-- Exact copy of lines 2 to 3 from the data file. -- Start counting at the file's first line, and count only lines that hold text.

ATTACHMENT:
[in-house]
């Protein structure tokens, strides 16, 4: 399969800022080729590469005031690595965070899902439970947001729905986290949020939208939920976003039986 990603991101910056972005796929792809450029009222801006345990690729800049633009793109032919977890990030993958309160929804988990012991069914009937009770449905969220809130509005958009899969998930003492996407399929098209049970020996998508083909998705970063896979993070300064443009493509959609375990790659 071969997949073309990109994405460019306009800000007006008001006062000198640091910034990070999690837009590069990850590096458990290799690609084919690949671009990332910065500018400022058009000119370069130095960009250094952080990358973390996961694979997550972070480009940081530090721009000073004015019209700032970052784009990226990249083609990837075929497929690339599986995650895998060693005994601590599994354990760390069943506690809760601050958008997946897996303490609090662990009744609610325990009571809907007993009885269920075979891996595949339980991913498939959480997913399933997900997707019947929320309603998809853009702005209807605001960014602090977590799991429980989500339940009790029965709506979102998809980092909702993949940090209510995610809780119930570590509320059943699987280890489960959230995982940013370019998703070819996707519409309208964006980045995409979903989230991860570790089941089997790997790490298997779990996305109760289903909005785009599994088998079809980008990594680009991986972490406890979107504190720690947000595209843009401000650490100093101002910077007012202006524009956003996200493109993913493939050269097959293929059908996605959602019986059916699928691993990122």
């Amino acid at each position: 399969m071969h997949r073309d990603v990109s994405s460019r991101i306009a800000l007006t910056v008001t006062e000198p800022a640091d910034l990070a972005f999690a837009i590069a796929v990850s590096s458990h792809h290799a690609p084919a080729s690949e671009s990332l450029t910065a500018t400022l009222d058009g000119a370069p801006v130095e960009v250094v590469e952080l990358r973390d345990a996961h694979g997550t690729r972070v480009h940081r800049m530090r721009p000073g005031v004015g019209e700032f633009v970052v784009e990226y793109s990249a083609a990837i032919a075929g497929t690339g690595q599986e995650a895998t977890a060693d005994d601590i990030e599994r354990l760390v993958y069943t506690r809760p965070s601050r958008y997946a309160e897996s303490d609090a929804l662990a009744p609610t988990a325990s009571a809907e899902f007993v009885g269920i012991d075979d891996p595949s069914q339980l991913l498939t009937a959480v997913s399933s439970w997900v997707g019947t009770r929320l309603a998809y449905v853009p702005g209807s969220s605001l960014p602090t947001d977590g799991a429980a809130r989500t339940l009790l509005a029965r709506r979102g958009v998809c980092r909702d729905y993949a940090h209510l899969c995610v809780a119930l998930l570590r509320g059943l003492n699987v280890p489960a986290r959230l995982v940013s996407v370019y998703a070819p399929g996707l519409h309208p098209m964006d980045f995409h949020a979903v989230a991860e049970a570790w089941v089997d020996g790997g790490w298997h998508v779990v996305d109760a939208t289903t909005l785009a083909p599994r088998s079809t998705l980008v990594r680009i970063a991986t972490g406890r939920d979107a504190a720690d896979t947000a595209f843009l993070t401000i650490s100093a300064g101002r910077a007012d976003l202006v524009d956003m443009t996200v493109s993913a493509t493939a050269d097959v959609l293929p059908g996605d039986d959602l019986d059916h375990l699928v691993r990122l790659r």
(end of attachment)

């Protein structure tokens, strides 16, 4: 399969800022080729590469005031690595965070899902439970947001729905986290949020939208939920976003039986 990603991101910056972005796929792809450029009222801006345990690729800049633009793109032919977890990030993958309160929804988990012991069914009937009770449905969220809130509005958009899969998930003492996407399929098209049970020996998508083909998705970063896979993070300064443009493509959609375990790659 071969997949073309990109994405460019306009800000007006008001006062000198640091910034990070999690837009590069990850590096458990290799690609084919690949671009990332910065500018400022058009000119370069130095960009250094952080990358973390996961694979997550972070480009940081530090721009000073004015019209700032970052784009990226990249083609990837075929497929690339599986995650895998060693005994601590599994354990760390069943506690809760601050958008997946897996303490609090662990009744609610325990009571809907007993009885269920075979891996595949339980991913498939959480997913399933997900997707019947929320309603998809853009702005209807605001960014602090977590799991429980989500339940009790029965709506979102998809980092909702993949940090209510995610809780119930570590509320059943699987280890489960959230995982940013370019998703070819996707519409309208964006980045995409979903989230991860570790089941089997790997790490298997779990996305109760289903909005785009599994088998079809980008990594680009991986972490406890979107504190720690947000595209843009401000650490100093101002910077007012202006524009956003996200493109993913493939050269097959293929059908996605959602019986059916699928691993990122």
């Amino acid at each position: 399969m071969h997949r073309d990603v990109s994405s460019r991101i306009a800000l007006t910056v008001t006062e000198p800022a640091d910034l990070a972005f999690a837009i590069a796929v990850s590096s458990h792809h290799a690609p084919a080729s690949e671009s990332l450029t910065a500018t400022l009222d058009g000119a370069p801006v130095e960009v250094v590469e952080l990358r973390d345990a996961h694979g997550t690729r972070v480009h940081r800049m530090r721009p000073g005031v004015g019209e700032f633009v970052v784009e990226y793109s990249a083609a990837i032919a075929g497929t690339g690595q599986e995650a895998t977890a060693d005994d601590i990030e599994r354990l760390v993958y069943t506690r809760p965070s601050r958008y997946a309160e897996s303490d609090a929804l662990a009744p609610t988990a325990s009571a809907e899902f007993v009885g269920i012991d075979d891996p595949s069914q339980l991913l498939t009937a959480v997913s399933s439970w997900v997707g019947t009770r929320l309603a998809y449905v853009p702005g209807s969220s605001l960014p602090t947001d977590g799991a429980a809130r989500t339940l009790l509005a029965r709506r979102g958009v998809c980092r909702d729905y993949a940090h209510l899969c995610v809780a119930l998930l570590r509320g059943l003492n699987v280890p489960a986290r959230l995982v940013s996407v370019y998703a070819p399929g996707l519409h309208p098209m964006d980045f995409h949020a979903v989230a991860e049970a570790w089941v089997d020996g790997g790490w298997h998508v779990v996305d109760a939208t289903t909005l785009a083909p599994r088998s079809t998705l980008v990594r680009i970063a991986t972490g406890r939920d979107a504190a720690d896979t947000a595209f843009l993070t401000i650490s100093a300064g101002r910077a007012d976003l202006v524009d956003m443009t996200v493109s993913a493509t493939a050269d097959v959609l293929p059908g996605d039986d959602l019986d059916h375990l699928v691993r990122l790659r």